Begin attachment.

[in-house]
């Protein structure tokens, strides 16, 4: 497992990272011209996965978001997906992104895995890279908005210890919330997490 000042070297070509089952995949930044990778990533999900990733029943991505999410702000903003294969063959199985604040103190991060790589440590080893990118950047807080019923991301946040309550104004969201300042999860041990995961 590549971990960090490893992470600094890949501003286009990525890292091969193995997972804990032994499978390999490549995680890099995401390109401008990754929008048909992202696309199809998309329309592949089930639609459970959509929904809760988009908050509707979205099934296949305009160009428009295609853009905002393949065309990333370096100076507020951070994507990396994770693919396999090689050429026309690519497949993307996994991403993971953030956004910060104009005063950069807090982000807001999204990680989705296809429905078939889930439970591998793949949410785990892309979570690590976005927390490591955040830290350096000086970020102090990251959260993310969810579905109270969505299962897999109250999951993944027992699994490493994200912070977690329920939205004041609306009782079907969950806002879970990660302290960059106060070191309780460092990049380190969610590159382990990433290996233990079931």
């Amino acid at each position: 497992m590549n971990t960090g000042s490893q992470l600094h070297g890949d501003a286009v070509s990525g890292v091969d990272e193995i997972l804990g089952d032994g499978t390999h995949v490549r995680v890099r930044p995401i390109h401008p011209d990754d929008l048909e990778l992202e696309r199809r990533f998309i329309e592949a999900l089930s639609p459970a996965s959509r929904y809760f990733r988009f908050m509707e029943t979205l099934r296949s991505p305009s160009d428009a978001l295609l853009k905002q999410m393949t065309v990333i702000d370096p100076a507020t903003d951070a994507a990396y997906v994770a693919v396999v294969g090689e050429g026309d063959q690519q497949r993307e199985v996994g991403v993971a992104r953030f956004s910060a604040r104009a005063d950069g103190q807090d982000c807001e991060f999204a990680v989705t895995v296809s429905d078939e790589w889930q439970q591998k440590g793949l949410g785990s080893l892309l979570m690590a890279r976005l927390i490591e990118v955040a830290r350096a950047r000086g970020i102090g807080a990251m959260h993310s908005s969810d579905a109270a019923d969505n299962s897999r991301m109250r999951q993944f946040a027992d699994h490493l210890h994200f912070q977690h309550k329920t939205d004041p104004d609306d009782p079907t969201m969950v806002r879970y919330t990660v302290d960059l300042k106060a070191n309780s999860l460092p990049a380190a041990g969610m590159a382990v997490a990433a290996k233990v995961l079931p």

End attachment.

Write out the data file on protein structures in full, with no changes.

[in-house]
């Protein structure tokens, strides 16, 4: 497992990272011209996965978001997906992104895995890279908005210890919330997490 000042070297070509089952995949930044990778990533999900990733029943991505999410702000903003294969063959199985604040103190991060790589440590080893990118950047807080019923991301946040309550104004969201300042999860041990995961 590549971990960090490893992470600094890949501003286009990525890292091969193995997972804990032994499978390999490549995680890099995401390109401008990754929008048909992202696309199809998309329309592949089930639609459970959509929904809760988009908050509707979205099934296949305009160009428009295609853009905002393949065309990333370096100076507020951070994507990396994770693919396999090689050429026309690519497949993307996994991403993971953030956004910060104009005063950069807090982000807001999204990680989705296809429905078939889930439970591998793949949410785990892309979570690590976005927390490591955040830290350096000086970020102090990251959260993310969810579905109270969505299962897999109250999951993944027992699994490493994200912070977690329920939205004041609306009782079907969950806002879970990660302290960059106060070191309780460092990049380190969610590159382990990433290996233990079931």
């Amino acid at each position: 497992m590549n971990t960090g000042s490893q992470l600094h070297g890949d501003a286009v070509s990525g890292v091969d990272e193995i997972l804990g089952d032994g499978t390999h995949v490549r995680v890099r930044p995401i390109h401008p011209d990754d929008l048909e990778l992202e696309r199809r990533f998309i329309e592949a999900l089930s639609p459970a996965s959509r929904y809760f990733r988009f908050m509707e029943t979205l099934r296949s991505p305009s160009d428009a978001l295609l853009k905002q999410m393949t065309v990333i702000d370096p100076a507020t903003d951070a994507a990396y997906v994770a693919v396999v294969g090689e050429g026309d063959q690519q497949r993307e199985v996994g991403v993971a992104r953030f956004s910060a604040r104009a005063d950069g103190q807090d982000c807001e991060f999204a990680v989705t895995v296809s429905d078939e790589w889930q439970q591998k440590g793949l949410g785990s080893l892309l979570m690590a890279r976005l927390i490591e990118v955040a830290r350096a950047r000086g970020i102090g807080a990251m959260h993310s908005s969810d579905a109270a019923d969505n299962s897999r991301m109250r999951q993944f946040a027992d699994h490493l210890h994200f912070q977690h309550k329920t939205d004041p104004d609306d009782p079907t969201m969950v806002r879970y919330t990660v302290d960059l300042k106060a070191n309780s999860l460092p990049a380190a041990g969610m590159a382990v997490a990433a290996k233990v995961l079931p």